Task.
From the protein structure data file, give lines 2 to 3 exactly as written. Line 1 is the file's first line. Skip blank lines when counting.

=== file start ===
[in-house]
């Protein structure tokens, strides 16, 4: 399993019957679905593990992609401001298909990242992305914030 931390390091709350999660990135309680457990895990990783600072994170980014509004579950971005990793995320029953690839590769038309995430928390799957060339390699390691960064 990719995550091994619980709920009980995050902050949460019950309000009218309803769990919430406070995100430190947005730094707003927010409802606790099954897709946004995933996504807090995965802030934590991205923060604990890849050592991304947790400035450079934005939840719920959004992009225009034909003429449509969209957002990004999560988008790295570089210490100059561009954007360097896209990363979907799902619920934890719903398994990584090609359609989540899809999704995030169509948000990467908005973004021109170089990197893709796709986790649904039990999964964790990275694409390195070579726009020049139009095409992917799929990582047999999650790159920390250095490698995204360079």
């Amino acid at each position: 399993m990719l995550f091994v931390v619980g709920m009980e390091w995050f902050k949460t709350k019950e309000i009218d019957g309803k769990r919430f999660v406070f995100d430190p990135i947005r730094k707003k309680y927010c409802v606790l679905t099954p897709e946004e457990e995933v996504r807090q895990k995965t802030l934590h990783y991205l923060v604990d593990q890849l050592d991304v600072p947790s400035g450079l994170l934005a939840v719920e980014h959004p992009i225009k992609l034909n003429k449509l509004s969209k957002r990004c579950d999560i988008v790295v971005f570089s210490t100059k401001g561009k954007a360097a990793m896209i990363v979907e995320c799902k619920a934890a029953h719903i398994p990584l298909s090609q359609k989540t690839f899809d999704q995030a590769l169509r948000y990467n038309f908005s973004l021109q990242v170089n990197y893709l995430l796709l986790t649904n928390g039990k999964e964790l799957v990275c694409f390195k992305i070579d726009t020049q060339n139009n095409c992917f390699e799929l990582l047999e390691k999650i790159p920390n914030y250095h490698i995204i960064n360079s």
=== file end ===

């Protein structure tokens, strides 16, 4: 399993019957679905593990992609401001298909990242992305914030 931390390091709350999660990135309680457990895990990783600072994170980014509004579950971005990793995320029953690839590769038309995430928390799957060339390699390691960064 990719995550091994619980709920009980995050902050949460019950309000009218309803769990919430406070995100430190947005730094707003927010409802606790099954897709946004995933996504807090995965802030934590991205923060604990890849050592991304947790400035450079934005939840719920959004992009225009034909003429449509969209957002990004999560988008790295570089210490100059561009954007360097896209990363979907799902619920934890719903398994990584090609359609989540899809999704995030169509948000990467908005973004021109170089990197893709796709986790649904039990999964964790990275694409390195070579726009020049139009095409992917799929990582047999999650790159920390250095490698995204360079």
């Amino acid at each position: 399993m990719l995550f091994v931390v619980g709920m009980e390091w995050f902050k949460t709350k019950e309000i009218d019957g309803k769990r919430f999660v406070f995100d430190p990135i947005r730094k707003k309680y927010c409802v606790l679905t099954p897709e946004e457990e995933v996504r807090q895990k995965t802030l934590h990783y991205l923060v604990d593990q890849l050592d991304v600072p947790s400035g450079l994170l934005a939840v719920e980014h959004p992009i225009k992609l034909n003429k449509l509004s969209k957002r990004c579950d999560i988008v790295v971005f570089s210490t100059k401001g561009k954007a360097a990793m896209i990363v979907e995320c799902k619920a934890a029953h719903i398994p990584l298909s090609q359609k989540t690839f899809d999704q995030a590769l169509r948000y990467n038309f908005s973004l021109q990242v170089n990197y893709l995430l796709l986790t649904n928390g039990k999964e964790l799957v990275c694409f390195k992305i070579d726009t020049q060339n139009n095409c992917f390699e799929l990582l047999e390691k999650i790159p920390n914030y250095h490698i995204i960064n360079s």